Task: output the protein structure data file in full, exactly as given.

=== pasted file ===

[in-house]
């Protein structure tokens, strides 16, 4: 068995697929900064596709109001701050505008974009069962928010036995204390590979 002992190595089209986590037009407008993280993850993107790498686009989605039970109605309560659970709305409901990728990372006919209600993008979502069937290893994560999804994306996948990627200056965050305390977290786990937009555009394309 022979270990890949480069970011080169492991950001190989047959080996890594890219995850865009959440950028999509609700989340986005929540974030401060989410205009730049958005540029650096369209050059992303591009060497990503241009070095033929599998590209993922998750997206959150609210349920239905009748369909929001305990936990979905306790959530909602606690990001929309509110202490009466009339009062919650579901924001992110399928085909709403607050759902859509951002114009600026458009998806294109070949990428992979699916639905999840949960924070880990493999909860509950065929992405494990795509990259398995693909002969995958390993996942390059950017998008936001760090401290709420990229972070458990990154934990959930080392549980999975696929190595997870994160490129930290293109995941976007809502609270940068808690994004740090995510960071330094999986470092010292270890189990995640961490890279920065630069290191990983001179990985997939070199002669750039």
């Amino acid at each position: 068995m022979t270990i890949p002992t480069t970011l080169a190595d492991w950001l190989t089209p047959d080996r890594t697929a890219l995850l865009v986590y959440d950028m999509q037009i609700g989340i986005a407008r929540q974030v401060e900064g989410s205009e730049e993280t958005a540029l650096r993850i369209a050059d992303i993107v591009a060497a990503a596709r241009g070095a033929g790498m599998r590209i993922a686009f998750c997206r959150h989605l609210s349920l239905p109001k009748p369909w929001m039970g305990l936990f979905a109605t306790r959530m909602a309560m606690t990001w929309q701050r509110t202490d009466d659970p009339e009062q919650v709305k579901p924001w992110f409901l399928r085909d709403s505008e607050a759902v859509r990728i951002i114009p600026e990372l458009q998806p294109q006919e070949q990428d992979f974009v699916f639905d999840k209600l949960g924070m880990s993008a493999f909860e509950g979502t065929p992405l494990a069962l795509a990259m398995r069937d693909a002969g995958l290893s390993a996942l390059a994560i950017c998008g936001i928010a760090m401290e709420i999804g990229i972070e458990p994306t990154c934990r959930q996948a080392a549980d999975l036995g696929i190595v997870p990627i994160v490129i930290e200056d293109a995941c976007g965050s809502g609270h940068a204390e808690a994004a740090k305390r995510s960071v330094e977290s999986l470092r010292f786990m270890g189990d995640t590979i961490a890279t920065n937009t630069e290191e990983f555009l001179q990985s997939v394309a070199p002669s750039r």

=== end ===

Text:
[in-house]
């Protein structure tokens, strides 16, 4: 068995697929900064596709109001701050505008974009069962928010036995204390590979 002992190595089209986590037009407008993280993850993107790498686009989605039970109605309560659970709305409901990728990372006919209600993008979502069937290893994560999804994306996948990627200056965050305390977290786990937009555009394309 022979270990890949480069970011080169492991950001190989047959080996890594890219995850865009959440950028999509609700989340986005929540974030401060989410205009730049958005540029650096369209050059992303591009060497990503241009070095033929599998590209993922998750997206959150609210349920239905009748369909929001305990936990979905306790959530909602606690990001929309509110202490009466009339009062919650579901924001992110399928085909709403607050759902859509951002114009600026458009998806294109070949990428992979699916639905999840949960924070880990493999909860509950065929992405494990795509990259398995693909002969995958390993996942390059950017998008936001760090401290709420990229972070458990990154934990959930080392549980999975696929190595997870994160490129930290293109995941976007809502609270940068808690994004740090995510960071330094999986470092010292270890189990995640961490890279920065630069290191990983001179990985997939070199002669750039």
């Amino acid at each position: 068995m022979t270990i890949p002992t480069t970011l080169a190595d492991w950001l190989t089209p047959d080996r890594t697929a890219l995850l865009v986590y959440d950028m999509q037009i609700g989340i986005a407008r929540q974030v401060e900064g989410s205009e730049e993280t958005a540029l650096r993850i369209a050059d992303i993107v591009a060497a990503a596709r241009g070095a033929g790498m599998r590209i993922a686009f998750c997206r959150h989605l609210s349920l239905p109001k009748p369909w929001m039970g305990l936990f979905a109605t306790r959530m909602a309560m606690t990001w929309q701050r509110t202490d009466d659970p009339e009062q919650v709305k579901p924001w992110f409901l399928r085909d709403s505008e607050a759902v859509r990728i951002i114009p600026e990372l458009q998806p294109q006919e070949q990428d992979f974009v699916f639905d999840k209600l949960g924070m880990s993008a493999f909860e509950g979502t065929p992405l494990a069962l795509a990259m398995r069937d693909a002969g995958l290893s390993a996942l390059a994560i950017c998008g936001i928010a760090m401290e709420i999804g990229i972070e458990p994306t990154c934990r959930q996948a080392a549980d999975l036995g696929i190595v997870p990627i994160v490129i930290e200056d293109a995941c976007g965050s809502g609270h940068a204390e808690a994004a740090k305390r995510s960071v330094e977290s999986l470092r010292f786990m270890g189990d995640t590979i961490a890279t920065n937009t630069e290191e990983f555009l001179q990985s997939v394309a070199p002669s750039r």